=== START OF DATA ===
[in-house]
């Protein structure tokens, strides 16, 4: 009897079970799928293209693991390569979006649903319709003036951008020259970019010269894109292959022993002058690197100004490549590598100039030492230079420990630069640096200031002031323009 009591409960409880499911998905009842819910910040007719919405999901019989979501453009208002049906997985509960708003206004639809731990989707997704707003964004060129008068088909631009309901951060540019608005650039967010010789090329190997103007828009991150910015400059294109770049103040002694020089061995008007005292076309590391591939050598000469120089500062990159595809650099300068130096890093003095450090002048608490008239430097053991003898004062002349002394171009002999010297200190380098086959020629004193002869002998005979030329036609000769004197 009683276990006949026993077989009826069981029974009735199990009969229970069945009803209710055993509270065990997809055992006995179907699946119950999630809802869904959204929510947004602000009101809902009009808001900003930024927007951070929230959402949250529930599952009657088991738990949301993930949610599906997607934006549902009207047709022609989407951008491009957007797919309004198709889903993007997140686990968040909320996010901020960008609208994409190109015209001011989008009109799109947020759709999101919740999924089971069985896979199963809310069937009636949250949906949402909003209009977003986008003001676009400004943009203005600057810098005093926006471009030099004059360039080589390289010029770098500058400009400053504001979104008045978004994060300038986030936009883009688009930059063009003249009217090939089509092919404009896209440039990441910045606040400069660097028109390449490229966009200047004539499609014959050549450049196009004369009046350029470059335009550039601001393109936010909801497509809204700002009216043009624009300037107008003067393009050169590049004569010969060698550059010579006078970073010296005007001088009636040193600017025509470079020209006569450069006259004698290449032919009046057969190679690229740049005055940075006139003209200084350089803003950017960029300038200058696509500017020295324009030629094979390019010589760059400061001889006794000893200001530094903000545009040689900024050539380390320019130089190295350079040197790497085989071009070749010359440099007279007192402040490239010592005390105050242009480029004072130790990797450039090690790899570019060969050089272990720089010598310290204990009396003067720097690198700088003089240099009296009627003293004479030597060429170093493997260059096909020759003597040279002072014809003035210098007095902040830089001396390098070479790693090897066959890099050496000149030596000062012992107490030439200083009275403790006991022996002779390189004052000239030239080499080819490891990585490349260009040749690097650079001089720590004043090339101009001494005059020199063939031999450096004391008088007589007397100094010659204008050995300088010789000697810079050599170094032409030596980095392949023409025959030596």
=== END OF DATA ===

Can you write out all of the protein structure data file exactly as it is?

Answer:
[in-house]
């Protein structure tokens, strides 16, 4: 009897079970799928293209693991390569979006649903319709003036951008020259970019010269894109292959022993002058690197100004490549590598100039030492230079420990630069640096200031002031323009 009591409960409880499911998905009842819910910040007719919405999901019989979501453009208002049906997985509960708003206004639809731990989707997704707003964004060129008068088909631009309901951060540019608005650039967010010789090329190997103007828009991150910015400059294109770049103040002694020089061995008007005292076309590391591939050598000469120089500062990159595809650099300068130096890093003095450090002048608490008239430097053991003898004062002349002394171009002999010297200190380098086959020629004193002869002998005979030329036609000769004197 009683276990006949026993077989009826069981029974009735199990009969229970069945009803209710055993509270065990997809055992006995179907699946119950999630809802869904959204929510947004602000009101809902009009808001900003930024927007951070929230959402949250529930599952009657088991738990949301993930949610599906997607934006549902009207047709022609989407951008491009957007797919309004198709889903993007997140686990968040909320996010901020960008609208994409190109015209001011989008009109799109947020759709999101919740999924089971069985896979199963809310069937009636949250949906949402909003209009977003986008003001676009400004943009203005600057810098005093926006471009030099004059360039080589390289010029770098500058400009400053504001979104008045978004994060300038986030936009883009688009930059063009003249009217090939089509092919404009896209440039990441910045606040400069660097028109390449490229966009200047004539499609014959050549450049196009004369009046350029470059335009550039601001393109936010909801497509809204700002009216043009624009300037107008003067393009050169590049004569010969060698550059010579006078970073010296005007001088009636040193600017025509470079020209006569450069006259004698290449032919009046057969190679690229740049005055940075006139003209200084350089803003950017960029300038200058696509500017020295324009030629094979390019010589760059400061001889006794000893200001530094903000545009040689900024050539380390320019130089190295350079040197790497085989071009070749010359440099007279007192402040490239010592005390105050242009480029004072130790990797450039090690790899570019060969050089272990720089010598310290204990009396003067720097690198700088003089240099009296009627003293004479030597060429170093493997260059096909020759003597040279002072014809003035210098007095902040830089001396390098070479790693090897066959890099050496000149030596000062012992107490030439200083009275403790006991022996002779390189004052000239030239080499080819490891990585490349260009040749690097650079001089720590004043090339101009001494005059020199063939031999450096004391008088007589007397100094010659204008050995300088010789000697810079050599170094032409030596980095392949023409025959030596």